Dear Noname, fine but the web is just one medium that replaced another, and by using it, the author doesn't indicate that he prefers it over the previous mediums. He may have been just forced to switch.


I don't think it's correct to say that the web is a product of pure science. Perhaps if you said a by-product, it could be a tolerable proposition. But one can't declare something a product of pure science just because it was created for pure scientists' work.


There are many things similar to the web that were created purely in the commercial world and I think it's at least questionable whether the commercial or the public sector has created a greater number of such things per invested dollar. For all these reasons, I find your reaction too emotional, superficial, biased, and perhaps ideological.


reader Eugene S said...

I don’t buy the argument ... th[at] society should bribe the scientists

Careful Lucretius, you are playing with fire!

Don't you know who our esteemed host
is? I mean, who he reallyis?

I wish you lots of faith that your humble correspondent hasn't developed any string M-bomb)

Here are a few more quotes:

Ignorant, stupid, and unhinged individuals like you

Servile dolt!

I would recommend you to reduce your arrogant proclamations by some orders of magnitude.

I am no longer amused by your amateurish display of mediocrity

Who has crippled your mind

I am possessed of power which defies description--and yet you dare lecture to me?!



Which of these quotes came from Dr. Motl, reclusive string theorist in Bohemia's Pilsen region, and which from Victor von Doom, reclusive ruler of Latveria? You can't tell! And neither can I... because they are one and the same!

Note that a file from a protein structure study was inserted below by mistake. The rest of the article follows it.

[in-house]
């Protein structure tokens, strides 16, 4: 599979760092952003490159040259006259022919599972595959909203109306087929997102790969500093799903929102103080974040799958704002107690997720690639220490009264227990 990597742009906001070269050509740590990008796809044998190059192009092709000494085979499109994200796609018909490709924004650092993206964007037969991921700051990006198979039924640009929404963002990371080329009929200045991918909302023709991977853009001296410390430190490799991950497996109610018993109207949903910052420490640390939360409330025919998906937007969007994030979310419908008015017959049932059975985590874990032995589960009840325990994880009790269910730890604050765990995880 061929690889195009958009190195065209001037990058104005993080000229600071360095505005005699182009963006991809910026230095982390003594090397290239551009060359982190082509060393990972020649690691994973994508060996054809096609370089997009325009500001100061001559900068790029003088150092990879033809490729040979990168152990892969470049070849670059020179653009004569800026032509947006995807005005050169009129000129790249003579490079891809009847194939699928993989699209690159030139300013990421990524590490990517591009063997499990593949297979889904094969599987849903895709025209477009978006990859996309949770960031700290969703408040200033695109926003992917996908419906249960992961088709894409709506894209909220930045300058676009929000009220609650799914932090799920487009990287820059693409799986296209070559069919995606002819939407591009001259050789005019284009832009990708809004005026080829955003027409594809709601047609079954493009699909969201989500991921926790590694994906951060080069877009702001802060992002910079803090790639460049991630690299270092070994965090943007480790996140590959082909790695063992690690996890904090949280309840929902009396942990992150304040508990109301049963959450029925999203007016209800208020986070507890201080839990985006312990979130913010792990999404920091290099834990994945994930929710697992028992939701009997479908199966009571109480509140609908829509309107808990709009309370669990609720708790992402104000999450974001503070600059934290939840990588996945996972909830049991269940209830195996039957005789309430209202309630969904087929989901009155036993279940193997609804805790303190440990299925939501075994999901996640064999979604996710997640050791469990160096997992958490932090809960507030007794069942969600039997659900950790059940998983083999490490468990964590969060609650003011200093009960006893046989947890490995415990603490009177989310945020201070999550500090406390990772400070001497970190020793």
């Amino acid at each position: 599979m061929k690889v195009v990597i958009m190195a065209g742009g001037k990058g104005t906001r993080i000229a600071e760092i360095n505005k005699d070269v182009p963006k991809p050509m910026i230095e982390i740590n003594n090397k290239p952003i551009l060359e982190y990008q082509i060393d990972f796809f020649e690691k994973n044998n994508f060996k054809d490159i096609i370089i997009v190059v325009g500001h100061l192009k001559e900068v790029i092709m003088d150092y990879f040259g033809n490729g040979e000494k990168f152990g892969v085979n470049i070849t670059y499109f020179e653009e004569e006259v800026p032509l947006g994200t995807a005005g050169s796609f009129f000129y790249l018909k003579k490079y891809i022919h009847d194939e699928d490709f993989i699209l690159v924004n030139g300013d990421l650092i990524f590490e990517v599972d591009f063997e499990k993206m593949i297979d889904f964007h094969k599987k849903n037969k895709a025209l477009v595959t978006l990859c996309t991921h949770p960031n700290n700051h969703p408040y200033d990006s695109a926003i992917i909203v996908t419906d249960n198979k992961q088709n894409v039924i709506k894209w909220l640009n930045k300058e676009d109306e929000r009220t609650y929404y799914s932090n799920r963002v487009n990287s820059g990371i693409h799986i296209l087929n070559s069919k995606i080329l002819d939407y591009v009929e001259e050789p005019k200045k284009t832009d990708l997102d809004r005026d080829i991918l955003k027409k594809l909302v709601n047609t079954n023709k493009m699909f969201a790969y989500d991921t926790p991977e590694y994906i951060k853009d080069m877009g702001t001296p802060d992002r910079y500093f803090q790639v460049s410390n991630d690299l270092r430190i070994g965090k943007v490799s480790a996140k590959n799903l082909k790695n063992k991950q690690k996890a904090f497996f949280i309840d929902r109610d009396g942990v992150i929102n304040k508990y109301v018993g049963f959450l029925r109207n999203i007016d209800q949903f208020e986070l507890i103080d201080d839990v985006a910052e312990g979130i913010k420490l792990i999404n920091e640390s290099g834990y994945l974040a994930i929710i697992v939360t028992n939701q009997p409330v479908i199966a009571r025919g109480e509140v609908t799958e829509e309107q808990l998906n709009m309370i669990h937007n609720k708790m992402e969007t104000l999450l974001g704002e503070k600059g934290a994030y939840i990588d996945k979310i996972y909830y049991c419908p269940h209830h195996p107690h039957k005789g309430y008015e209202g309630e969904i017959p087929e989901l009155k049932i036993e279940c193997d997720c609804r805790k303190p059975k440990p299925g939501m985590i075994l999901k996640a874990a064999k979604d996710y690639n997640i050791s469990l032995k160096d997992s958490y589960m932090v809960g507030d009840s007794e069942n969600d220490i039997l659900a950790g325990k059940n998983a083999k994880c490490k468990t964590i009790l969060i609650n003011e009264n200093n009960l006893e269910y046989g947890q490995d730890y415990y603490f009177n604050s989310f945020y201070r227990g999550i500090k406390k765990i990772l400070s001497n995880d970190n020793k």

As far as I'm concerned no amount of money to keep Motl / von Doom mollified is too much! Lest we get hit by the string M-bomb!


reader Scott said...

So you just can't give up the teat, Huh!


reader Giotis said...

Nice
job Eugene; you’ve just triggered half of NSA’s surveillance alarms of the web
:-)


reader Giotis said...

And with my comment I have probably triggered the other half:-)


reader lukelea said...

Isn't this related to the economic theory of externalities?


reader Noname said...

I'm sure you can appreciate, as a blogger, the qualitative jump that the web brought. By offspring I just meant by-product. Whether there were other things provided by free-enterprise doesn't invalidate the fact that this one (and it's a pretty revolutionary one) in particular was given for free. Something many liberals just hate because it shows such altruistic behavior is possible.


reader Luboš Motl said...

It wasn't given "for free". It remained in the possession of the general citizens because those paid for the CERN projects where Berners-Lee etc. were employed, and be sure that CERN has always been very expensive.